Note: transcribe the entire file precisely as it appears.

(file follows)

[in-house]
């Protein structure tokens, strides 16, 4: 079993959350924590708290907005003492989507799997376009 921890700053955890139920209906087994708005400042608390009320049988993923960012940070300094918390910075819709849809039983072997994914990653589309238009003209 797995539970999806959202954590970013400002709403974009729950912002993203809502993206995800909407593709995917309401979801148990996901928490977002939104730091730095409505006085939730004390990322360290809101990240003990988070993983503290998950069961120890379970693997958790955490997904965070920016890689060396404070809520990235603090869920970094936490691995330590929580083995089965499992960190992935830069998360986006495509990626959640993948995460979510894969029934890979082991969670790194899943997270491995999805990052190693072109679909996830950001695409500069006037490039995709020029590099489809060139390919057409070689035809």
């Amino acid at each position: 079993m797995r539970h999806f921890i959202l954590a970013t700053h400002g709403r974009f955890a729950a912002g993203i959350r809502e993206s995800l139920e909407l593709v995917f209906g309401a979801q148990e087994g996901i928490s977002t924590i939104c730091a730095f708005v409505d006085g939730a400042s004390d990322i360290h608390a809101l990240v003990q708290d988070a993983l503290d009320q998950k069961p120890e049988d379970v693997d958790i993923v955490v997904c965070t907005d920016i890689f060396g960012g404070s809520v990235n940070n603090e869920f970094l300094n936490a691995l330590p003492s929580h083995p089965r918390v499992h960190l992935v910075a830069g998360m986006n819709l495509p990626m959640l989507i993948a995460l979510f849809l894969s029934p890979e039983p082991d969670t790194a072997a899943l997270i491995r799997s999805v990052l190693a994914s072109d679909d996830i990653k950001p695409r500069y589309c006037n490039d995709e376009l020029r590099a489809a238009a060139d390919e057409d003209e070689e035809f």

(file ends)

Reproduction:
[in-house]
């Protein structure tokens, strides 16, 4: 079993959350924590708290907005003492989507799997376009 921890700053955890139920209906087994708005400042608390009320049988993923960012940070300094918390910075819709849809039983072997994914990653589309238009003209 797995539970999806959202954590970013400002709403974009729950912002993203809502993206995800909407593709995917309401979801148990996901928490977002939104730091730095409505006085939730004390990322360290809101990240003990988070993983503290998950069961120890379970693997958790955490997904965070920016890689060396404070809520990235603090869920970094936490691995330590929580083995089965499992960190992935830069998360986006495509990626959640993948995460979510894969029934890979082991969670790194899943997270491995999805990052190693072109679909996830950001695409500069006037490039995709020029590099489809060139390919057409070689035809």
């Amino acid at each position: 079993m797995r539970h999806f921890i959202l954590a970013t700053h400002g709403r974009f955890a729950a912002g993203i959350r809502e993206s995800l139920e909407l593709v995917f209906g309401a979801q148990e087994g996901i928490s977002t924590i939104c730091a730095f708005v409505d006085g939730a400042s004390d990322i360290h608390a809101l990240v003990q708290d988070a993983l503290d009320q998950k069961p120890e049988d379970v693997d958790i993923v955490v997904c965070t907005d920016i890689f060396g960012g404070s809520v990235n940070n603090e869920f970094l300094n936490a691995l330590p003492s929580h083995p089965r918390v499992h960190l992935v910075a830069g998360m986006n819709l495509p990626m959640l989507i993948a995460l979510f849809l894969s029934p890979e039983p082991d969670t790194a072997a899943l997270i491995r799997s999805v990052l190693a994914s072109d679909d996830i990653k950001p695409r500069y589309c006037n490039d995709e376009l020029r590099a489809a238009a060139d390919e057409d003209e070689e035809f």